My long-dormant technical writer impulses kicked in a few days ago and I began to wonder about alt tags and how to write them well. I posted a request for documentation, then did a little reading on my own.

Before going any further, I’ll just say that the most useful, concise, actionable content came from a post by Alex Chen, a designer, and I will be using their approach as a practical day-to-day guide to iterate on.

I also got a little pushback from someone on the idea that an alt tag needs to be done any certain way and was advised to “just write them” same as if I was talking to a friend. If there were no advice anywhere, I would probably take that advice. But there is advice (and worse, there is documentation.) And the things I was missing to feel comfortable “just writing” were a sense of audience expectations and some artistic resistance to getting too descriptive.

I’m grateful to people who shared insights and resources with me. Because I am not some sort of public institution or UX researcher, I leaned on what I could learn for myself rather than tossing up polls or requests for direct input from people who rely on assistive technology to experience the web.

I’d like to make clear up front that I’ve gathered enough information and formed enough of a thought to frame how I think about alt tags and my particular photography as I practice using them, and expect my style will change as I sit with how I’m doing it, and, hopefully, when I get feedback.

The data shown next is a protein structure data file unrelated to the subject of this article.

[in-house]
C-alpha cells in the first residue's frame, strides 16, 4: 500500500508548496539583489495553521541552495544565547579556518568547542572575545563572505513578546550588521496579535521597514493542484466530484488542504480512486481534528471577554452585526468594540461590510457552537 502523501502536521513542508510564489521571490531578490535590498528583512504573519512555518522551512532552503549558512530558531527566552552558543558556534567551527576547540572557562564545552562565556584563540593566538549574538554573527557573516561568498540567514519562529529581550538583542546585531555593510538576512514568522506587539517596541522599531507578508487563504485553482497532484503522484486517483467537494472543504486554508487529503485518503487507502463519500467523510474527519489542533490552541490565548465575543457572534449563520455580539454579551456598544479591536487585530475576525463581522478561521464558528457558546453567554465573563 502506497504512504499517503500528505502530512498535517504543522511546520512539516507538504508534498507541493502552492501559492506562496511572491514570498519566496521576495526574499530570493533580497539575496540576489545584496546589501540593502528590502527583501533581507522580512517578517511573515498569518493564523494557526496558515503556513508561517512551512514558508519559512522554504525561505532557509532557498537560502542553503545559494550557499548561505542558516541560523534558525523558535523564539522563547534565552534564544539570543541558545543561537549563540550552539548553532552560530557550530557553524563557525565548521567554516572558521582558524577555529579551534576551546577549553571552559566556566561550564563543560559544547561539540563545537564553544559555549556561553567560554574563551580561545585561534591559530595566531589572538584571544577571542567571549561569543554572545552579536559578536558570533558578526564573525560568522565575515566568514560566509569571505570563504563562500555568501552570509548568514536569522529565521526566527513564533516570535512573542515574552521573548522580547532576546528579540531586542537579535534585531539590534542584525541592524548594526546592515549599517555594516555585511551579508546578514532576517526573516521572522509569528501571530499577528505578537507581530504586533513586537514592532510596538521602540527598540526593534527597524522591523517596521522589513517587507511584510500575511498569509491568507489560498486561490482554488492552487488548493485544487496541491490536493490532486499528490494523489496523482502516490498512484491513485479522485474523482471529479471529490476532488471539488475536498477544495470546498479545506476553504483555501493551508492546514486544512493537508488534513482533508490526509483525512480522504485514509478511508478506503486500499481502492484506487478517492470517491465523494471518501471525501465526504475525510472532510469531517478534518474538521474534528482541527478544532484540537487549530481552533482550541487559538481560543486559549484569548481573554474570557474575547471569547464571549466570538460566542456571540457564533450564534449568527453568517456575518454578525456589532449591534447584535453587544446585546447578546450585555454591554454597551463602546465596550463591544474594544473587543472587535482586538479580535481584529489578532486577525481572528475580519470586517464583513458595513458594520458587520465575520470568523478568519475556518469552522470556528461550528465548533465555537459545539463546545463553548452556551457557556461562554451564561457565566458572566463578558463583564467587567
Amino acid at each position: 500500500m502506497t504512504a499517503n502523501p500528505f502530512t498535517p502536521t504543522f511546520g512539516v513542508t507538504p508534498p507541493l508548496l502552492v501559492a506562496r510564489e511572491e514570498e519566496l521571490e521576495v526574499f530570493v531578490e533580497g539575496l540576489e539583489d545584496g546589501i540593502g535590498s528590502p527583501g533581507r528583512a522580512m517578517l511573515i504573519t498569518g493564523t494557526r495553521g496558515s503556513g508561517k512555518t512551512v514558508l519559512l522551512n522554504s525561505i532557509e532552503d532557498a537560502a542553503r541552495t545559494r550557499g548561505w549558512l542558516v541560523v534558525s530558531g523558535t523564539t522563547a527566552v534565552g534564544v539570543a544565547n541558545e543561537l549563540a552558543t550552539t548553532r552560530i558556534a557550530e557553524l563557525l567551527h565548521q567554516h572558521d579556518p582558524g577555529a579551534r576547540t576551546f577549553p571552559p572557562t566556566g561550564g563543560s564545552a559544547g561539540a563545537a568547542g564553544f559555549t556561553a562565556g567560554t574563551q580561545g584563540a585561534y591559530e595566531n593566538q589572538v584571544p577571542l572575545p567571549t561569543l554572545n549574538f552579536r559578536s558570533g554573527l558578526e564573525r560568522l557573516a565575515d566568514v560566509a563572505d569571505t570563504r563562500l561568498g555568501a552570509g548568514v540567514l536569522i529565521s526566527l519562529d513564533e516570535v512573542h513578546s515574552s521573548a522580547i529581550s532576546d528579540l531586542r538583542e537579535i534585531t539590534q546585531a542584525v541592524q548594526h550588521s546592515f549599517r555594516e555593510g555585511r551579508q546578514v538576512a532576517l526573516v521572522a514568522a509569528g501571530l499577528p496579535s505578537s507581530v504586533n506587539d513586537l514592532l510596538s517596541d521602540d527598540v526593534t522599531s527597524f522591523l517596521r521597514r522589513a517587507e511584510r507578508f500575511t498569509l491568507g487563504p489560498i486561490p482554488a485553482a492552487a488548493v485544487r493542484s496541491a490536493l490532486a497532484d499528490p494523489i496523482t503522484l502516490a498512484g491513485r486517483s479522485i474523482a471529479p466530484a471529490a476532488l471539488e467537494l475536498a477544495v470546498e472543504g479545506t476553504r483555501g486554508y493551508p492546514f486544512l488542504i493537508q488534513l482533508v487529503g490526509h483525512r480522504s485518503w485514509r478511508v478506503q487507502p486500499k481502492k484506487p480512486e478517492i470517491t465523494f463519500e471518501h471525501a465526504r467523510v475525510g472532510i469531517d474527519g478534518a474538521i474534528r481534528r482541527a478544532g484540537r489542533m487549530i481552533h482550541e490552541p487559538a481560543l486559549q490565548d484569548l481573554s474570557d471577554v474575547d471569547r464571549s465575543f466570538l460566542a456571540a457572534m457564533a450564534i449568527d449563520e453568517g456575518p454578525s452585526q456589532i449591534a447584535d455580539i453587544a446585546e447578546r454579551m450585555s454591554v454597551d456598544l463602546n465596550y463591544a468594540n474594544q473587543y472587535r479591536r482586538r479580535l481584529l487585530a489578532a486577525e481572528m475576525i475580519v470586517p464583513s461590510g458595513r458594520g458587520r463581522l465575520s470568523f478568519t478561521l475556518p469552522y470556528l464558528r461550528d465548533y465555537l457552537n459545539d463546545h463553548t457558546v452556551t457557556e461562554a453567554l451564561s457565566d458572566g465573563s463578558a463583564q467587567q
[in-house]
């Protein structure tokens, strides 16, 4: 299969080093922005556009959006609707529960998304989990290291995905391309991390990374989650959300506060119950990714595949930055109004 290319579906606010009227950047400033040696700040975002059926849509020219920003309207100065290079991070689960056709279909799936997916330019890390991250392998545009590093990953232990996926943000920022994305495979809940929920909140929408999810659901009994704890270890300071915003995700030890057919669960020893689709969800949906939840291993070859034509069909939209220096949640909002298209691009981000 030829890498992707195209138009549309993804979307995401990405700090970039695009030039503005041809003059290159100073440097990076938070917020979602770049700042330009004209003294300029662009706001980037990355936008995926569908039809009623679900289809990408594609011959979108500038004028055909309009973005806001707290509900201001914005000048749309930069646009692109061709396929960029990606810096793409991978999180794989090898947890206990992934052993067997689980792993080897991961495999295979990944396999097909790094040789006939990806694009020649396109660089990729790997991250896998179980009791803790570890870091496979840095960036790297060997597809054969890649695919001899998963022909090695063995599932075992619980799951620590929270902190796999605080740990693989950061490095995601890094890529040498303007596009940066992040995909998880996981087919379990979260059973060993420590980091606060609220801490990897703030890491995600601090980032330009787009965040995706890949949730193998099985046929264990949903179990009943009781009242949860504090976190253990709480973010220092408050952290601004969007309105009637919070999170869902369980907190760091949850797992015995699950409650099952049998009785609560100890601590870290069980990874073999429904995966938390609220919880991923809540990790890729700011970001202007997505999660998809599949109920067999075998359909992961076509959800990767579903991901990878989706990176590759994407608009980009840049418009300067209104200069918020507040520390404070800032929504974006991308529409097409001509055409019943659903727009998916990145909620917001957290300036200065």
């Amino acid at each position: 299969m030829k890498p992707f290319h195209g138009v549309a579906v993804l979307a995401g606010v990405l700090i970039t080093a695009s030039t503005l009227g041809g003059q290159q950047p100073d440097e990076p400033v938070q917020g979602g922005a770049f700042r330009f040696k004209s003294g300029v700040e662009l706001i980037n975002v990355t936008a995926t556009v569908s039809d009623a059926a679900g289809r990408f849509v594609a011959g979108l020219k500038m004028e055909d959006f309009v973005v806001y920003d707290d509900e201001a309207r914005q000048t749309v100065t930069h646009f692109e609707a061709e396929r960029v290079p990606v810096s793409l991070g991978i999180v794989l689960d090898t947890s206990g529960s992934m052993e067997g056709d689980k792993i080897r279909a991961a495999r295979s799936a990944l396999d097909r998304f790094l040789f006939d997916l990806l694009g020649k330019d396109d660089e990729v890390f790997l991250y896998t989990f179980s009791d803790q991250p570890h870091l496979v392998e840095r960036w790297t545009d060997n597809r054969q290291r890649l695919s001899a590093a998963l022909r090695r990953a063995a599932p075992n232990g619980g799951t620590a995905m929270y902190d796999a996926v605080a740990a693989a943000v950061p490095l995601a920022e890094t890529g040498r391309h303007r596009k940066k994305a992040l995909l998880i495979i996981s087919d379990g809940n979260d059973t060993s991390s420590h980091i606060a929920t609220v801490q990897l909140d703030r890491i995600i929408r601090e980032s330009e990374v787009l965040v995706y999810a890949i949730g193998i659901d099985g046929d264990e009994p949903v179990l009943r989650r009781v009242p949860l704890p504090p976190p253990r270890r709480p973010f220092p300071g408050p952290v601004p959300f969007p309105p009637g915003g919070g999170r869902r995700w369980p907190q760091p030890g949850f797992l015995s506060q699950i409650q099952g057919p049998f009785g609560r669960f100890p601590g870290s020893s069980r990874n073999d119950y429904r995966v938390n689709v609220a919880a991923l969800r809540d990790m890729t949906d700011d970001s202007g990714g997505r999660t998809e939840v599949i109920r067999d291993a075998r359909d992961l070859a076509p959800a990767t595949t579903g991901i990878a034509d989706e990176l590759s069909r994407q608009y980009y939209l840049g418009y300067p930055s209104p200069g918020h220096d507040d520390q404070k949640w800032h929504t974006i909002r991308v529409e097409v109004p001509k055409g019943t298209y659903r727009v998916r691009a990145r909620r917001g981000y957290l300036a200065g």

I’m also using this post to write down some initial thoughts that I expect will evolve if feedback comes in. I also expect I will be getting some things wrong by at least some peoples' lights. I hope they’ll have the patience to inform me.

So, why all the uncertainty?

A friend once said that the pictures I post to social networking are more “photographic” than most. I think that comment was about the work I put in to editing before posting. It’s very seldom, even when just grabbing a shot with a phone, that I just share the photo. I’ll probably crop, adjust the exposure and contrast a little, boost or mute the color, etc. even if it’s just a picture of a cup of coffee or some thing I saw on the street. It’s much more common that the photo will go through a Lightroom session, have a profile applied to it, and more.

The “and more” part was where I was getting hung up. Another friend described my photography as “moody.” So from the first friend’s assessment that my pictures were more “photographic,” I graduated in someone else’s estimation to artistically expressive.